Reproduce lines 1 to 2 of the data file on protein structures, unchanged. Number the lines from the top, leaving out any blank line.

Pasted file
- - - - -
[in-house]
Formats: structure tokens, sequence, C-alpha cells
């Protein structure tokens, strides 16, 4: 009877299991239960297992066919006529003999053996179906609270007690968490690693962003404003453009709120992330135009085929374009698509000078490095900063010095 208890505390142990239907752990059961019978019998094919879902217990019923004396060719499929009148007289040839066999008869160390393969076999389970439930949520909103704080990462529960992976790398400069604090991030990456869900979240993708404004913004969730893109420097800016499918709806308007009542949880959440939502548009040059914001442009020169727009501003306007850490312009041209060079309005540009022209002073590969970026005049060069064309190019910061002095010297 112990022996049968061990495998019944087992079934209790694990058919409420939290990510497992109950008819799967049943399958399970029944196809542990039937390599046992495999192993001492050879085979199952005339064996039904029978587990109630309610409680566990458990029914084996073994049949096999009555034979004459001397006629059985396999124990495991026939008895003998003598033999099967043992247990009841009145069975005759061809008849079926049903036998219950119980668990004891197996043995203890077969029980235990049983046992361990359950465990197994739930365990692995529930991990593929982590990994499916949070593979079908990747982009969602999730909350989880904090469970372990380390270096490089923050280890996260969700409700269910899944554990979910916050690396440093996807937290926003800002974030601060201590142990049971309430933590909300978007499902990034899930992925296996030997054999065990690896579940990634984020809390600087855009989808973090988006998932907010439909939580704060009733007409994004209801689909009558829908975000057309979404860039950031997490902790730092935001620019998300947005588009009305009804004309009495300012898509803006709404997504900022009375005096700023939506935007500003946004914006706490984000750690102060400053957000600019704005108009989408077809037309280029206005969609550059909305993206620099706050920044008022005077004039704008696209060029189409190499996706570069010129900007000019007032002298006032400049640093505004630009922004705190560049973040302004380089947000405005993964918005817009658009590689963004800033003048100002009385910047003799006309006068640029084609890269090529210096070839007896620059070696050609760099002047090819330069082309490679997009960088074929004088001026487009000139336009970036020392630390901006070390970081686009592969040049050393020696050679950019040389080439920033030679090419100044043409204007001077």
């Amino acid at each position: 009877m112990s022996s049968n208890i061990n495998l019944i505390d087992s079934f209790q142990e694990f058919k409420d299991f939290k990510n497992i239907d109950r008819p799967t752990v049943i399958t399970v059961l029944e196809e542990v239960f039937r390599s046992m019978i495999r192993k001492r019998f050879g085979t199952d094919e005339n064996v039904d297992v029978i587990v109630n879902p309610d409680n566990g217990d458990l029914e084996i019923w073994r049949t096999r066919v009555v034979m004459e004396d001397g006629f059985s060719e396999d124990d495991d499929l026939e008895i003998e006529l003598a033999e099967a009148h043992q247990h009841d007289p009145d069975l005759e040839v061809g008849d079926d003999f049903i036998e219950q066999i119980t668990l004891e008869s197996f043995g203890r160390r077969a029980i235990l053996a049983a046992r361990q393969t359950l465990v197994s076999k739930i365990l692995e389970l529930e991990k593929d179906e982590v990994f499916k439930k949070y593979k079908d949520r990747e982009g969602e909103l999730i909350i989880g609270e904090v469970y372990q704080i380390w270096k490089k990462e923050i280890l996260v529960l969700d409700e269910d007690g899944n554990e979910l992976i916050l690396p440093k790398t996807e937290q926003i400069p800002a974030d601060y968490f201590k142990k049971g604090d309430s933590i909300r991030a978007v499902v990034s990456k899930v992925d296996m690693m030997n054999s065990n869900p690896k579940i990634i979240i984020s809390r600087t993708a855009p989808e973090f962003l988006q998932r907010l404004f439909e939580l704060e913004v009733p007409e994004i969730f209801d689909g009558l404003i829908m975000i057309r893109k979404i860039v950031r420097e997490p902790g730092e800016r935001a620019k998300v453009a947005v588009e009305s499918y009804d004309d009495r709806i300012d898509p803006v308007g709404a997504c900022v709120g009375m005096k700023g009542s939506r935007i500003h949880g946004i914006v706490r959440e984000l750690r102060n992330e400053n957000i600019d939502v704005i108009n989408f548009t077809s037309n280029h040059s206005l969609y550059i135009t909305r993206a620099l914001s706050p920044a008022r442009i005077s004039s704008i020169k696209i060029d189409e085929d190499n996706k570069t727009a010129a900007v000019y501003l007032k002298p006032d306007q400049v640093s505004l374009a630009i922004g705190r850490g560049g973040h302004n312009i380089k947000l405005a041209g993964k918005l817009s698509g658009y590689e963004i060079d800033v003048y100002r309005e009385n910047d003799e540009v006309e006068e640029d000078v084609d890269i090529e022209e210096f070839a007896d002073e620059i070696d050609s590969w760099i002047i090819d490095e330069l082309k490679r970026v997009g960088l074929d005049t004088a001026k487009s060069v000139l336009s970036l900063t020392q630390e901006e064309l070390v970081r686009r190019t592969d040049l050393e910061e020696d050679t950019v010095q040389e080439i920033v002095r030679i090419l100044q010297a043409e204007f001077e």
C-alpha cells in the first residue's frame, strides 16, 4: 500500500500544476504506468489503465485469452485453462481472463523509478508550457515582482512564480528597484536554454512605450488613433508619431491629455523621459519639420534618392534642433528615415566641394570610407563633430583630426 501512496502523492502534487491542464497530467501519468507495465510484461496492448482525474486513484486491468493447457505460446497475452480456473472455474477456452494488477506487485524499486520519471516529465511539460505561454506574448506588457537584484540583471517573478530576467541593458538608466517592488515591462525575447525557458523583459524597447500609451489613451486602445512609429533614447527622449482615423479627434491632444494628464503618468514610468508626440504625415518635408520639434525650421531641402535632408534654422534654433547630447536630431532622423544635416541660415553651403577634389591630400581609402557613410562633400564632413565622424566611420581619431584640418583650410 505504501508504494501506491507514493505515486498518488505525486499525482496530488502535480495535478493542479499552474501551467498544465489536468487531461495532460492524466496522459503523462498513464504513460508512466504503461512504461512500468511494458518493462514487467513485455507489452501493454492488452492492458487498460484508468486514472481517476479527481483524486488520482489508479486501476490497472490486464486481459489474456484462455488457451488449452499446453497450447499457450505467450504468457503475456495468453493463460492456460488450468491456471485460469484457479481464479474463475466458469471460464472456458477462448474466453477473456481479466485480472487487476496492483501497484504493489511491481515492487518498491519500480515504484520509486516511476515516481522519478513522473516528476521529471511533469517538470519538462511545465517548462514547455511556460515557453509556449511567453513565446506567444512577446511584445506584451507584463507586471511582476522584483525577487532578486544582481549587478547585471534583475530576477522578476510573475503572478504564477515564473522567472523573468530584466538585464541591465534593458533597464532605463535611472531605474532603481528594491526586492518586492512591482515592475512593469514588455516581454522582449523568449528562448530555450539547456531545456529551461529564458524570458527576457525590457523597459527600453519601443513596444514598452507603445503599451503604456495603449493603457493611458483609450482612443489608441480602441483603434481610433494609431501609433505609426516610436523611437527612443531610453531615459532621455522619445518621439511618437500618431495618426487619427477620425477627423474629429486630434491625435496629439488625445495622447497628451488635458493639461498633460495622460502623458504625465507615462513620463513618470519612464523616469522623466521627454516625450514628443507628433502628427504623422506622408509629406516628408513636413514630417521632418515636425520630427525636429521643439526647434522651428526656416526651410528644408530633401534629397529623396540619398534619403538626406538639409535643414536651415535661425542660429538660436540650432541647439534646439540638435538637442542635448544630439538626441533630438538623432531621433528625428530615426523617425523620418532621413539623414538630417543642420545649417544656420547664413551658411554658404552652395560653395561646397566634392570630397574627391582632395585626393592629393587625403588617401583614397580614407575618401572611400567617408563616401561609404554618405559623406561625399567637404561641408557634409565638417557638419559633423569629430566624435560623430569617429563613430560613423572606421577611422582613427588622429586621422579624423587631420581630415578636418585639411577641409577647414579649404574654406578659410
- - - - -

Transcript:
[in-house]
Formats: structure tokens, sequence, C-alpha cells